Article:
In addition to science's preoccupation with measurement, the function of scientific theory differs from that of religious theory. A religious belief often concerns itself with governance, while a scientific belief concerns itself with description. A theory in a religious community often governs. In this respect the metaphor of a law fits well. Clerics might believe that God makes laws for their world, and these metaphysical laws can manifest themselves within the community in the form of physical rules. These rules may control laypersons, and dictate the behavior of God as well. For example, in a house of worship, be it a chapel, mosque, or synagogue, clerical theories about God's clothing preference often form dress codes. People in the religious community then follow the dress codes—and, in turn, represent their belief making a physical law: their belief enforcing standards on reality.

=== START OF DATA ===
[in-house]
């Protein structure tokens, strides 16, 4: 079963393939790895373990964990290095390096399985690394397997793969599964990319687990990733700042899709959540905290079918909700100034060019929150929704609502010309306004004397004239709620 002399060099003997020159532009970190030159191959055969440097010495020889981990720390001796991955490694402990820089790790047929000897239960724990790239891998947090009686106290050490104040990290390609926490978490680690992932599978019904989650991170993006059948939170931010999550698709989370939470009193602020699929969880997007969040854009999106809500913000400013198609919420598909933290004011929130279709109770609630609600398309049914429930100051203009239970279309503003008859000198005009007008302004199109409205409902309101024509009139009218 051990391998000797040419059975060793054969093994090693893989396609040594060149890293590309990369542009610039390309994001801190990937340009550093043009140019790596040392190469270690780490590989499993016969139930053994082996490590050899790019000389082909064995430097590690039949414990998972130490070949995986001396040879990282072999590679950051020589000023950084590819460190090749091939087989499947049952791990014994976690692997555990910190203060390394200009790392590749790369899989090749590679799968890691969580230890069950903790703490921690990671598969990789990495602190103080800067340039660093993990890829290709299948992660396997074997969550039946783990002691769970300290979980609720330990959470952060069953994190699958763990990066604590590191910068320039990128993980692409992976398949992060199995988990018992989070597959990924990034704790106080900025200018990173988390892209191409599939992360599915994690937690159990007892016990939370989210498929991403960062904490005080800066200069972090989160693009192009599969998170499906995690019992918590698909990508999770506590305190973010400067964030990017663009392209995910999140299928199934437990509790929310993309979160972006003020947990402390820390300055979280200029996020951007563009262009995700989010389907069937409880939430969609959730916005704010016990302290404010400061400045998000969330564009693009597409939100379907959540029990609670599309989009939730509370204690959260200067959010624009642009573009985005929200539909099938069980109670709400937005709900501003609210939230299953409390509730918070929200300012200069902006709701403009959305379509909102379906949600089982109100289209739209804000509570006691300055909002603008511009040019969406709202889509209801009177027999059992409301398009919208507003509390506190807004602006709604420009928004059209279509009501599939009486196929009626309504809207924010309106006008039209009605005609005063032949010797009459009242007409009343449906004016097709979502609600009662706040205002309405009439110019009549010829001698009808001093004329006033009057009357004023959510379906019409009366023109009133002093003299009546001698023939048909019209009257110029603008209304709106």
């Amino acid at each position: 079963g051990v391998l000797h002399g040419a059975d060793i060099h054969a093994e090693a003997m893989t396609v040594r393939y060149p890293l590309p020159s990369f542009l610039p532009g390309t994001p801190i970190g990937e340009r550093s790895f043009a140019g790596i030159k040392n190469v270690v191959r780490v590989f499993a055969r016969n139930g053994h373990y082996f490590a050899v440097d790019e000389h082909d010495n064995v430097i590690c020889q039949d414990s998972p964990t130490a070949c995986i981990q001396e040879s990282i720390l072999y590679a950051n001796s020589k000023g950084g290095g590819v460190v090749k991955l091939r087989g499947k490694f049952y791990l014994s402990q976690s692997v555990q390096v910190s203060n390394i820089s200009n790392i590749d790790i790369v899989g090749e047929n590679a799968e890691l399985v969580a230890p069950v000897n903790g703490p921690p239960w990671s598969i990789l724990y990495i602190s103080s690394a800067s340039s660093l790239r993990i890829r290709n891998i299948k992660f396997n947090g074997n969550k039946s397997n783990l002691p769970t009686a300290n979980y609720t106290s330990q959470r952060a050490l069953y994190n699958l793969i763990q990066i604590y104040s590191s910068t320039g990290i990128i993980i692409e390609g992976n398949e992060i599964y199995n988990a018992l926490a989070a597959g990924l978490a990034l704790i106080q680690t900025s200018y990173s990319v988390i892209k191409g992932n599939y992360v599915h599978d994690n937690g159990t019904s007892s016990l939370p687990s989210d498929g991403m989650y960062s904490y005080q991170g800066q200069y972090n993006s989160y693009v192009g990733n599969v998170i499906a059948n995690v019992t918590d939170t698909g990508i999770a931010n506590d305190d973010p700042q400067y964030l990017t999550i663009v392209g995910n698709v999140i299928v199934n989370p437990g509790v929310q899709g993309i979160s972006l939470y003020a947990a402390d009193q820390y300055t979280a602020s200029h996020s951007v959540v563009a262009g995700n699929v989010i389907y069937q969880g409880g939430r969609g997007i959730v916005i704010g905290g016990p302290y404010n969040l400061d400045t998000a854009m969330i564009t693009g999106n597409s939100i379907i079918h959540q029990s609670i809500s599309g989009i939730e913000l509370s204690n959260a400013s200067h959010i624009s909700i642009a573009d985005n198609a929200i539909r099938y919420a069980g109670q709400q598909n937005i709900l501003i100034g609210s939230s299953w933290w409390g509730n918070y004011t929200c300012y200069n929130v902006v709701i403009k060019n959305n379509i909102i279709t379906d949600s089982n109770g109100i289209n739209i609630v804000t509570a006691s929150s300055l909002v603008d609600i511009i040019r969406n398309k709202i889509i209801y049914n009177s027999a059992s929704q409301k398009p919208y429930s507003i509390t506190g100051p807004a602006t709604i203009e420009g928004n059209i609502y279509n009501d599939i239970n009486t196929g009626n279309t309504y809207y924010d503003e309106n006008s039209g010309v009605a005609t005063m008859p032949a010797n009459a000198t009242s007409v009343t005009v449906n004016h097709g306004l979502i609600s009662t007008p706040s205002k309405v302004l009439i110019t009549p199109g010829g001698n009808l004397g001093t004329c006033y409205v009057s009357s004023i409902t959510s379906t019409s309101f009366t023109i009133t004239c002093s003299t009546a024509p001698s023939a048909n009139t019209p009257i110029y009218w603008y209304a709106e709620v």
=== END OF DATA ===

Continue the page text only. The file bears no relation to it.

Religious beliefs also make rules that shape God's behavior. Consider Keith Ward's discussion of divine acts in The Big Questions in Science and Religion. He says that many divine acts have to "surpass nature's regularities" in order for a religious person to consider them Godly (Ward 246). Consider a religious community living in Hawaii: If the community experiences a light rainstorm, clerics will probably think little of it. However, if the same community experiences a massive hurricane that sweeps through the islands and tears down homes, clerics may very well attribute the storm to an act, whether good or bad, of divinity. Because the latter experience broke certain "natural regularities," this weather then takes on the label of divine, or supernatural. This type of theory illustrates religious convictions' preoccupation for governance. Beliefs make rules. And, in this case, if a god wants to act in the universe, he or she has to break those rules.